Birthday party etiquette

Dear Jacob’s Mom,

Today my 6 year old son, Pigpen attended Jacob’s 7th birthday party. Over the years, Pigpen has attended numerous events of this sort, and so we have come to learn proper party-throwing etiquette. Unfortunately, it appears as if no one has informed you of several unspoken rules, so I thought it best to jot down a few pointers for you. No need to thank me.

First of all, when a guest arrives, you should greet them in a friendly manner immediately. You should introduce yourself to the parent, and introduce yourself to the child, using the name you would like to be addressed as. For instance, if you would prefer the child to call you “Mrs L” or “Miss Anne”, you should say so, all the while smiling invitingly so that the child feels secure in your presence. You can now imagine why it was so awkward for us to arrive at the bowling alley and stand near the table marked “Jacob” for close to 20 minutes, searching for the adult in charge. You can imagine how confusing it was for us to make the decision to order bowling shoes, find a ball, and guess at the location where the gifts should be placed. Pigpen pointed out the birthday boy, and I sweetly asked him where his mother was. Your demon spawn of a child refused to even look at me and in the snottiest manner imaginable, said “I dunno.” He then gave me a handful of quarters and asked me if I’d “hold his money for him” while he played video games. This brings me to another helpful tip.

In cases where arcade games and such are in abundance, it is generally good form to give each of your guests a modest amount of quarters or tokens for equal playing time. Instead, your snot nosed kids stood at the games, feeding quarter after quarter while the rest of the boys stood there watching, penniless and longing for their turn.

After a long while, when I finally spotted you (and only because your son had run out of money and was hanging off of you), I approached you with a bright smile and a handshake. You looked at me as if I was a creature from outer space and your limp hand in mine felt clammy and unsure. I introduced myself and my son, and asked when I could come to pick him up. You said “3:30, and write your cell number on that piece of paper over there.” I turned my head to see where you were pointing, and when I looked back, you were gone. Perhaps you were busy (I understand how crazy birthday parties can get) but you came across as incredibly rude, and quite frankly, I was concerned about leaving my child in your charge.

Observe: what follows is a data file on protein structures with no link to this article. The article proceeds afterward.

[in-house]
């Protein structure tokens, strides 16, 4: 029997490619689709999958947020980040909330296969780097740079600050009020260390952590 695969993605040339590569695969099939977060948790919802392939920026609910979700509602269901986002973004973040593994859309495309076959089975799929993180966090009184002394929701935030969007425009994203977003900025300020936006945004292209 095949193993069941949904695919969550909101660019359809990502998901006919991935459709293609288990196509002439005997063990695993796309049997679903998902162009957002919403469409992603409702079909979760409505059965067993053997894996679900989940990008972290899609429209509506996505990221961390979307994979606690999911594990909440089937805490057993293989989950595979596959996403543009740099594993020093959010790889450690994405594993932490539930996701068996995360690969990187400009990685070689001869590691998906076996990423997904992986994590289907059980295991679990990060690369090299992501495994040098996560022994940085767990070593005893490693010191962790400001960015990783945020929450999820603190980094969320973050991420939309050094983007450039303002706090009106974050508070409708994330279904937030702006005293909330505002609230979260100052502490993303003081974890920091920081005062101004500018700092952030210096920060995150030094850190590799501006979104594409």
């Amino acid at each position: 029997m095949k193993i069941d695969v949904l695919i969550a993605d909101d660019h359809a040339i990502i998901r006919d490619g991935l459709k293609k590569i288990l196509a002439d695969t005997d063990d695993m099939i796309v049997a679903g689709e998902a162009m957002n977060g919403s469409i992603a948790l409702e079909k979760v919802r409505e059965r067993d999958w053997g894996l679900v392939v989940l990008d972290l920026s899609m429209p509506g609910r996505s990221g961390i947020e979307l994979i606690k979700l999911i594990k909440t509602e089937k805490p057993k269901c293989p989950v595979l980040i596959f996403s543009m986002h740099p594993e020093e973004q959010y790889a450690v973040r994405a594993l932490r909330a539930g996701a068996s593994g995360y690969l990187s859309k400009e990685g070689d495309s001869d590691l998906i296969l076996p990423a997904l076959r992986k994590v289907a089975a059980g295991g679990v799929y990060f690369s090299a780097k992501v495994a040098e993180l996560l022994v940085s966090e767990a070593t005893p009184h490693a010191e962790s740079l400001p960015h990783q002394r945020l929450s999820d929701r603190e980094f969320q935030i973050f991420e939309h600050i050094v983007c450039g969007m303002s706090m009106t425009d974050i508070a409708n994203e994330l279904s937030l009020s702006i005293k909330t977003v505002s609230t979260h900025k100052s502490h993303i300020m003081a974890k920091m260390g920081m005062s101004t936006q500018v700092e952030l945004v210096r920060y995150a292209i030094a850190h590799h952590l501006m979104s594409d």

Tentatively, I left, but when I came to pick up Pigpen, things got worse. I removed his bowling shoes and returned them to the counter, where I was informed that I was to pay $7.50 for the game my son had played during the course of the party. I explained to the manager that my son had been a guest at Jacob’s birthday party, but I came to find out that I was still responsible for payment. What would I have done if I didn’t actually have $7.50? If I would have known that I was going to have to pay for my son to attend such a fancy social affair, I would have only spent $3 on your kid’s present instead of $10. I suggest that in the future, if you insist on being such a fucking cheapskate, you should let your guests know ahead of time, either when you INITIALLY GREET THEM, or better yet–in the written invitation. I do hope that this letter will spare you from further embarassment in the future.


Estella H.

P.S. Your kid looks like George Michael with his ear pierced like that. I should have expected as much from this party the first time I laid eyes on him. Ah well. You live, you learn.

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